A German au pair in a green sundress stopped across the street from the Washington Monument on her way to the cherry blossoms Sunday and posed for a photograph with the garbage.
“Why don’t they take the trash away?” asked another au pair, Alexandra Ratzinger of Austria.
Plastic-foam lunch containers. A Ritz Crackers box. Rubber gloves. Empty 24-packs of Deer Park water. A Sprite can. A Starbucks cup. Milk crates. Commercial-size boxes of frozen Big-C Premium Select three-eighth-inch straight-cut french fries. All belching forth from, dumped around and cartoonishly piled over a couple of overmatched receptacles as if in some kind of Dr. Seuss book. From one side, the blue and brown cans were no longer visible beneath the crush.
“That’s ridiculous,” said Camaran Pipes, a project manager who stopped along the gravel path from the teeming Smithsonian Metro station to snap a picture of the pile. “This is the nation’s capital!”
Robert Vogel, superintendent of the National Mall and Memorial Parks, said the situation “wasn’t acceptable” and that he called for additional crews about noon.
“But once you get behind, it’s difficult to catch up until the masses leave,” he said.
Officials, he said, “weren’t adequately” prepared for what he described as record crowds for the National Cherry Blossom Festival, though he didn’t have a precise number of visitors. Thousands arrived early, which caused a quick pileup of trash, and trucks had a difficult time getting through the crowds and to the packed sidewalks to pick up waste.
“I think we did drop the ball a little bit,” Vogel said, adding that his staff would review what happened. “Normally this is something we excel at.”
Reactions varied to the torrent of waste that had morphed into a pitiful attraction.
Some visitors were blase, carelessly tossing leftovers onto the growing piles radiating from the cans.
Others, such as Meghan Floyd of Aberdeen, Md., were stymied. She walked up to a precarious, overstuffed can near 14th Street and Jefferson Drive SW that looked like an outsize Jenga game. There was no room inside, and a dumping ground was growing all around. She considered the options for her child’s Uncrustables peanut butter and jelly wrapper and eyed a cup stacked far above the rim as a possible landing site. In the end, she decided to tuck the wrapper into a McDonald’s bag lying on the ground.
“I didn’t know if I could get it in there without knocking everything over,” she said, eyeing the top of the heap. “That’s pretty disgusting.”
Workers struggled to keep up, and there was sympathy for their efforts.
“They’re doing a good job. If you had to clean up all the trash from these people, how fast would you be?” said Carolyn Martese, a retired nurse from Silver Spring.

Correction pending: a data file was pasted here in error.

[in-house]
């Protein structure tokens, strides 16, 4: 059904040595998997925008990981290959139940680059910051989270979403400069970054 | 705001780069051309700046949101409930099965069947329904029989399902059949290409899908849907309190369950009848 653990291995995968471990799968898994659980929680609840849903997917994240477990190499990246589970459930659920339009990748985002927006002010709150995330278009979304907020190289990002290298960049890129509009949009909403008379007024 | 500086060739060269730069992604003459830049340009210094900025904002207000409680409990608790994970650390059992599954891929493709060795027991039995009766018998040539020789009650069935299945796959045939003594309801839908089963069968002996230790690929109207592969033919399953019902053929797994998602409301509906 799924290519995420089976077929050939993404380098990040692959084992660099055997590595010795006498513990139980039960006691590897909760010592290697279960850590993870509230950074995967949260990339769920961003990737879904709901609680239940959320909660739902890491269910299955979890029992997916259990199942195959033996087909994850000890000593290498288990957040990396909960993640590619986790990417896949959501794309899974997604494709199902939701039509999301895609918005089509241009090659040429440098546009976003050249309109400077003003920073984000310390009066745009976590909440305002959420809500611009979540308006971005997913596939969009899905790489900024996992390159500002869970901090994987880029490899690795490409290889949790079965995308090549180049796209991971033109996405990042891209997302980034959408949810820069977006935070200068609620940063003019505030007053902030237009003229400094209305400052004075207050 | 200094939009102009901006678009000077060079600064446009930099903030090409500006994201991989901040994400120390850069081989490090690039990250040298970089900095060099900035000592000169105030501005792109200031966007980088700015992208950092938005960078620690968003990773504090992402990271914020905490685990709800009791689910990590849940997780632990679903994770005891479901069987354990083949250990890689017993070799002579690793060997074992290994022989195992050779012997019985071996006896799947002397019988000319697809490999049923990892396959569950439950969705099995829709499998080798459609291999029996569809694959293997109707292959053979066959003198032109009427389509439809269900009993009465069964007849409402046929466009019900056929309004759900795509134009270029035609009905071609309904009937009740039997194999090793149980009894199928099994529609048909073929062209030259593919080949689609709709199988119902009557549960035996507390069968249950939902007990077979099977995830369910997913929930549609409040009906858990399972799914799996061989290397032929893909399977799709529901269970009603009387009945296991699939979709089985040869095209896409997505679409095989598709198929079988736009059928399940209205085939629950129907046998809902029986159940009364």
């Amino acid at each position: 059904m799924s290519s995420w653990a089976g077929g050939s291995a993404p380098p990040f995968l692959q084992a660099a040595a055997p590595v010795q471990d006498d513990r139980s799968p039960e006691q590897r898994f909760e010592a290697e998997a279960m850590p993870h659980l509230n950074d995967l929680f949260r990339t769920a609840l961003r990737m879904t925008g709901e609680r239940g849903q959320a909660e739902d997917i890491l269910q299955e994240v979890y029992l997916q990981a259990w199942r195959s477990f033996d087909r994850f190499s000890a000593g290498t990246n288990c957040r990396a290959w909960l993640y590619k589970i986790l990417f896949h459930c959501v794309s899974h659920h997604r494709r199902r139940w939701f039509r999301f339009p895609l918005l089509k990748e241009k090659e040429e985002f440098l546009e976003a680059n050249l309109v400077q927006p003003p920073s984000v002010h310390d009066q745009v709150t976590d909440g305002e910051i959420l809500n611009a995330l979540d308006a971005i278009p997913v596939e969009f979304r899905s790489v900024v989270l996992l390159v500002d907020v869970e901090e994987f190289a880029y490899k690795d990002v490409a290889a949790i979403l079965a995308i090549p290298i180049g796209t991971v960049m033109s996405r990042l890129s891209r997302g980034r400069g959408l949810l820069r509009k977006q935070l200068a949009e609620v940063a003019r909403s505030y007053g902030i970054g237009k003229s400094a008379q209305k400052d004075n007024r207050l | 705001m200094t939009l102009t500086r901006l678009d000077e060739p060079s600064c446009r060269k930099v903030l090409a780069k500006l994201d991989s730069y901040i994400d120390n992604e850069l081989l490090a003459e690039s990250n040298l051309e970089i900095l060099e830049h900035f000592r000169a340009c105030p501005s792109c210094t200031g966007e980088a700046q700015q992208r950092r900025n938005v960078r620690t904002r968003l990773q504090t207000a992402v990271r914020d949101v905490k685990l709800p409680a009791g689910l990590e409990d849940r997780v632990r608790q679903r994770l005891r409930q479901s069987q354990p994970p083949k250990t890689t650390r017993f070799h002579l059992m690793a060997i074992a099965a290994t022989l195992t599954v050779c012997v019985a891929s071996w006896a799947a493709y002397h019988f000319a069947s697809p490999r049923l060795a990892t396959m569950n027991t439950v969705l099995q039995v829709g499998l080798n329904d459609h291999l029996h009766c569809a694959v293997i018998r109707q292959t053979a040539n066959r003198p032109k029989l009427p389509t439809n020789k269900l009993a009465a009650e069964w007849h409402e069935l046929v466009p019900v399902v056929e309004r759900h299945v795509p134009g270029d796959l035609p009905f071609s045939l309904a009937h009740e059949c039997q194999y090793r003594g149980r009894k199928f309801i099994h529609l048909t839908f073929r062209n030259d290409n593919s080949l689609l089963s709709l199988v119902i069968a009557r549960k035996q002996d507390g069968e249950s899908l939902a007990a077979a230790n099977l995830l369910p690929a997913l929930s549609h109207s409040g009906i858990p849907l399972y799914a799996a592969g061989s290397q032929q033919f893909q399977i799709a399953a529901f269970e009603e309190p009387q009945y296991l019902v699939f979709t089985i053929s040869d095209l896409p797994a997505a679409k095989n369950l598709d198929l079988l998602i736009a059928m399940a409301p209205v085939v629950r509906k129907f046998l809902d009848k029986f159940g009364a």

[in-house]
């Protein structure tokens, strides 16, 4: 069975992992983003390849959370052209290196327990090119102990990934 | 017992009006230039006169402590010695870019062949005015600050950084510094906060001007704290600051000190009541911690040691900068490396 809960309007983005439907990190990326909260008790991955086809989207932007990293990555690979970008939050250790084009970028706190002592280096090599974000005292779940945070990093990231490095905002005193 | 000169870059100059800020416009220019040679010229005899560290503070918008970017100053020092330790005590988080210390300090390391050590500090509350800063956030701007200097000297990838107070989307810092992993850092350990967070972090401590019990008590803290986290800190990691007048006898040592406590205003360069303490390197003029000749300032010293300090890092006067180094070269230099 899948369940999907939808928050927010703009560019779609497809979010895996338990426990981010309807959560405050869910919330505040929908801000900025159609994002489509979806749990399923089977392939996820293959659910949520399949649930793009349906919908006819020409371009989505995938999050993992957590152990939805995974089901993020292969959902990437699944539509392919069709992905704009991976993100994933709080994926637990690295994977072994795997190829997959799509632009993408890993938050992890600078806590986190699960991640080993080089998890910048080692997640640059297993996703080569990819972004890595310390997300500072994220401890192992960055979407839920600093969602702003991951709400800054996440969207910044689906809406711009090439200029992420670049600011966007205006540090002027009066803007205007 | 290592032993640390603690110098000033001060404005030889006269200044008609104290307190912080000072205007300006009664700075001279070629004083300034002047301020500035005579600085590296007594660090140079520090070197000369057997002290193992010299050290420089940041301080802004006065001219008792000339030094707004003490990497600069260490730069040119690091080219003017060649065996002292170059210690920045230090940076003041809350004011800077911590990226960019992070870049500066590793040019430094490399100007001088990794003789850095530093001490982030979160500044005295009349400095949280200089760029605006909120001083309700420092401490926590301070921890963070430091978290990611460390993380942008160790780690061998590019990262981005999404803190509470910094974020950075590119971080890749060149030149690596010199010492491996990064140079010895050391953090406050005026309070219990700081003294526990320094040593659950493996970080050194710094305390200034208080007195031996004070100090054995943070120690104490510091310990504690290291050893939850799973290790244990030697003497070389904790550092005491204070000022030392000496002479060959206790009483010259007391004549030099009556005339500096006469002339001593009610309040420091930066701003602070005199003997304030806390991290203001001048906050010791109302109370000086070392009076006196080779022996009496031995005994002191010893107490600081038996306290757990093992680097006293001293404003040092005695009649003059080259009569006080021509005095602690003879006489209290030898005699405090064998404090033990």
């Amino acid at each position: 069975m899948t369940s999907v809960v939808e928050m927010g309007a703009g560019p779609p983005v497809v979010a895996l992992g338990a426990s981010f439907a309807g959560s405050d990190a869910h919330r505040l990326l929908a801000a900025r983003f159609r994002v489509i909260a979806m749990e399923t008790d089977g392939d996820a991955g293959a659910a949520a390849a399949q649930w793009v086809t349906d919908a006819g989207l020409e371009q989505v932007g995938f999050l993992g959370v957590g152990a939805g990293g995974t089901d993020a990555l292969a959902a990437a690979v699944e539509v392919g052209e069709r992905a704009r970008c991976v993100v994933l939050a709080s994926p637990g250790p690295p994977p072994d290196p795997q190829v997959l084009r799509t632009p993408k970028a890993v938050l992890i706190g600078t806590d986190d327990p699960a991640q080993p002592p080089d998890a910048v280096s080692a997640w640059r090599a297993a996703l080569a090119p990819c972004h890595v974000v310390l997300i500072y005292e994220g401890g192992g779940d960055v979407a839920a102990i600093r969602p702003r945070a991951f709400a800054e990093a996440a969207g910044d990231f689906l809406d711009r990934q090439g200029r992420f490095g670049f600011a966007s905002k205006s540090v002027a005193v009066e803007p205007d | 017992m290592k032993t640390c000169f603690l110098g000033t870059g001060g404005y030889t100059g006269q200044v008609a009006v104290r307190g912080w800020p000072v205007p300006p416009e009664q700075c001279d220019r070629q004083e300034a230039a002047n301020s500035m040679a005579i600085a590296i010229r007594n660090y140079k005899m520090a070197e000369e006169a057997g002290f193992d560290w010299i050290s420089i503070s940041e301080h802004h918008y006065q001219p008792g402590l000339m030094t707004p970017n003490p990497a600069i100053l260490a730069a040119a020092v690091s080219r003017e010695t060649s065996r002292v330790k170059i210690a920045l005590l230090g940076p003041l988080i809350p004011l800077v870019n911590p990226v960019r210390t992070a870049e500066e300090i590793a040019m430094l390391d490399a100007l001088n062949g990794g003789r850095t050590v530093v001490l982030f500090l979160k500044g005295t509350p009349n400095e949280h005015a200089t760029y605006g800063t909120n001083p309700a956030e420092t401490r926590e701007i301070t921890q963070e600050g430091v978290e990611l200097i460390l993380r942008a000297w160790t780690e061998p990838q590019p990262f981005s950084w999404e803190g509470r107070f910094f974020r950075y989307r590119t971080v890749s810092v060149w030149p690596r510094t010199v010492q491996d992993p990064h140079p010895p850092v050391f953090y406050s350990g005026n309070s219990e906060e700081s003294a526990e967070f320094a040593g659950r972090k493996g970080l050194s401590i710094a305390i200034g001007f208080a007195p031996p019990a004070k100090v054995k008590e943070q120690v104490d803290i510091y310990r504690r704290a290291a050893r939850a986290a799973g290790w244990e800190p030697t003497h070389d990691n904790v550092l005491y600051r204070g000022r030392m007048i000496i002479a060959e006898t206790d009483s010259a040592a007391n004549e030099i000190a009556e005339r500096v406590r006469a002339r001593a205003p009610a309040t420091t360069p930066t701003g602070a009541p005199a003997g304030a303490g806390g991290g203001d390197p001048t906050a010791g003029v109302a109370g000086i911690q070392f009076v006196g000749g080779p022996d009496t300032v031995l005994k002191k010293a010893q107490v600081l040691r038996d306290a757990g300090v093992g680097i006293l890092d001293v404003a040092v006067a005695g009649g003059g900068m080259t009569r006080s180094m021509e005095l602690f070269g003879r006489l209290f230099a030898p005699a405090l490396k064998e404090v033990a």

In some cases, bouts of bad citizenship were the issue. Carelessly tossed greasy napkins and plastic cutlery comingled with pink petals beneath some of the cherry trees that drew the throngs.
Sebastian Bush, 9, spent long stretches Sunday filling and re-filling a plastic grocery bag with the litter he found strewn on the Mall’s grass — including lunch-time remnants from a knoll near a line of food trucks.
“Just stop littering so other people don’t have to clean up after you and then I don’t have to clean it up,” Bush said. When he and his family went to pick up their bikes and ride home to Capitol Hill, one of the locks had been cut and his father’s friend’s bike had been stolen. While they waited for police, Bush kept cleaning up trash near an overstuffed can.
A lot is actually known about trash on the Mall.
About 620 tons of solid waste is collected every year from Mall and Memorials’ trash receptacles, according to a lengthy 2009 study prepared by Keep America Beautiful, a recycling organization. Deliveries to processing facilities fluctuate in frequency and tonnage throughout the year. The “average payload” was about 1.8 tons, but during the Cherry Blossom Festival that number swelled to more than 4.5 tons, according to the report. In January and February, payloads were less than half a ton.
For the past quarter-century, Ronnie Pringle, 62, has cut grass and picked up garbage around the Mall and downtown. On Sunday, the National Park Service worker and his partner used oversize tongs to fill plastic bags with the day’s dripping dregs from around the cans.
Their job is part obstacle-course driver — avoiding jaywalking tourists with their truck is job one — and part park ranger. People kept stopping to ask for directions as they cleaned up the mess. One person tossed a water bottle on the can, and it bounced to the ground as they worked.
“They got to put it somewhere, and we just got to get it up,” Pringle said. “If a lot of them saw what we had to do, they’d give us more credit.”